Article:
Another factor, even more harmful, is a loss within the windings. This source of heat varies with the square of the current (I^{2}R) and the harmonics have a significant negative impact. Additionally, these high-frequency components exhibit harmful skin effect, reducing effective conductor size.

If a generator is to supply nonlinear loads, it should be derated because it has higher reactance and impedance than a similar size motor. Combined with high-frequency magnetic flux resulting from the presence of powerful harmonics, they boost the stator temperature. Rotor heating also results from these high-frequency currents.

Additionally, harmonics set the stage for often catastrophic transformer failure. Generally trouble-free, transformers without warning may explode as big nonlinear loads abruptly switch on. The problem is compounded in older transformers containing toxic PCB-laden cooling oil.

Copper and iron losses combine to create a hazardous situation. Eddy current rises when harmonics enter a transformer from line or load. Because eddy current is proportional to the square of the applied current and the square of its frequency, a transformer catastrophe can happen suddenly and without warning.

Harmonic current in transformers is a source of electromagnetic interference that can degrade nearby communication circuits. Shielding, increased spatial separation and suppression of the harmonics are used to mitigate these effects.

To summarize, Fourier analysis (as opposed to Fourier synthesis), of a periodic signal reveals the harmonic frequencies that are components and integer multiples of the signal. This is where THD appears.

The reason that a voltage and its associated current are purely sinusoidal is that they consist of a single frequency. Multiple higher frequency components contribute to the observed THD. A square wave has a great amount of this distortion while a sine wave that is in the real, non-ideal world has a small amount of it. In most cases, that component is not visible in the time domain, but it can usually be observed just above the noise floor in the frequency domain.

THD is a constant concern in power systems. Low power factor, higher peak currents and low efficiency accompany high THD. In audio reproduction, a low THD equates to better fidelity. In communications systems, high THD means a potential for interference with nearby equipment and greater power consumption at the transmitter.

A THD analyzer can be used to measure the distortion of a waveform in comparison to a distortion-free sine wave. The instrument breaks the wave under investigation into its harmonics and compares each harmonic to the fundamental. An alternate procedure is to remove the fundamental by means of a notch filter, then measuring the remaining signal which will be the THD plus noise.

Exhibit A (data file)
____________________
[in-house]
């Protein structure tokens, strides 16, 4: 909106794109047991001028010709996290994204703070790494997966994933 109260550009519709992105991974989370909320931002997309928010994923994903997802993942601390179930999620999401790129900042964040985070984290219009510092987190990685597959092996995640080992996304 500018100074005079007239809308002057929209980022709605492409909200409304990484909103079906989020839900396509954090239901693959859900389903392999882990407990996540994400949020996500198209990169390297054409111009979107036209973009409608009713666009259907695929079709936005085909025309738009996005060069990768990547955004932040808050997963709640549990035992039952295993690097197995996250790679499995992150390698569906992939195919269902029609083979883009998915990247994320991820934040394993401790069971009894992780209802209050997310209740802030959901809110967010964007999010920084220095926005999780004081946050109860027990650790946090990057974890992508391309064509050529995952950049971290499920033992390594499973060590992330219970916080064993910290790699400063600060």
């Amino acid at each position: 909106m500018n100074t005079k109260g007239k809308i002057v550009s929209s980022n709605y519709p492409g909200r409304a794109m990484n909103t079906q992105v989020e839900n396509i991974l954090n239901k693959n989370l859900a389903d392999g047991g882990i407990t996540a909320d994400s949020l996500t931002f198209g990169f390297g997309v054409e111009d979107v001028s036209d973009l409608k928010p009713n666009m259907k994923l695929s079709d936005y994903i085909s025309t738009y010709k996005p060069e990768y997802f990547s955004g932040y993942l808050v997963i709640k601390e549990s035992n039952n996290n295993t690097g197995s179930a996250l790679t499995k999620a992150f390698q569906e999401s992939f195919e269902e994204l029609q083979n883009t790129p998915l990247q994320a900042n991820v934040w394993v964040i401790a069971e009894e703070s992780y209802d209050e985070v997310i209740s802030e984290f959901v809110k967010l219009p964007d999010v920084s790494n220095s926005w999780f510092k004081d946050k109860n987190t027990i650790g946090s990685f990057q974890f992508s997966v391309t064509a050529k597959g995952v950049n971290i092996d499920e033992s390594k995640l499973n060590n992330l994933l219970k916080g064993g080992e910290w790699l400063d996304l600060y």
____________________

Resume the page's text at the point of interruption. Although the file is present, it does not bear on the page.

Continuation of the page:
In audio equipment development, a low-distortion arbitrary function generator is used to insert an input into the unit being evaluated. Distortion at constituent frequencies is then measured for comparison of prototypes. In such procedures, crossover distortion for any given THD level is more audible and thus tends to outweigh clipping distortion, which produces higher-order harmonics.

Generally, harmonics are beneficial only to the musician, who uses them in a flute or guitar to produce sounds that would otherwise be beyond the capability of the instrument.

The best way to mitigate harmonics is to suppress them at the source. An alternative is to create shielding or filters at the equipment that is affected by the harmonics. Then, measuring the amount of THD, the success of these measures can be evaluated.

R faass says

April 24, 2019 at 10:01 pmEvery wave form can decomposes into square waves as well, something that can be used to generate waves with a digital processor.

Stefan says

April 25, 2019 at 10:13 amGreat article and it explains well the heat rise in VFD applications. I have spent many years in my career warning installers of this phenomena and what it can do the motor, the windings and the electrical connections. Often these connections are made with thermoplastic insulation such as PVC or THHN that are not able to withstand the sudden heat rise. When moisture is in the application, the challenge is even greater as PVC wiring for example loses a large portion of its ability to insulate when wet. Thermoset XLPE cables designed for such an application will withstand the electrical and thermal challenges of VFD applications. The switching frequency of IGBT’s has increased quite a bit over last decade but few measures are being taken to deal with the harmonics to save cost. The only standard that currently addresses this is the NFPA 79 article 4.4.2.8 “Circuits supplied from Power Conversion Equipment”. The next 2020 NEC may at least offer some informative language about the phenomena in section 430. Mitigating harmonics is a multi-pronged approach by using filters, chokes, thermoset insulated VFD cables and proper grounding techniques.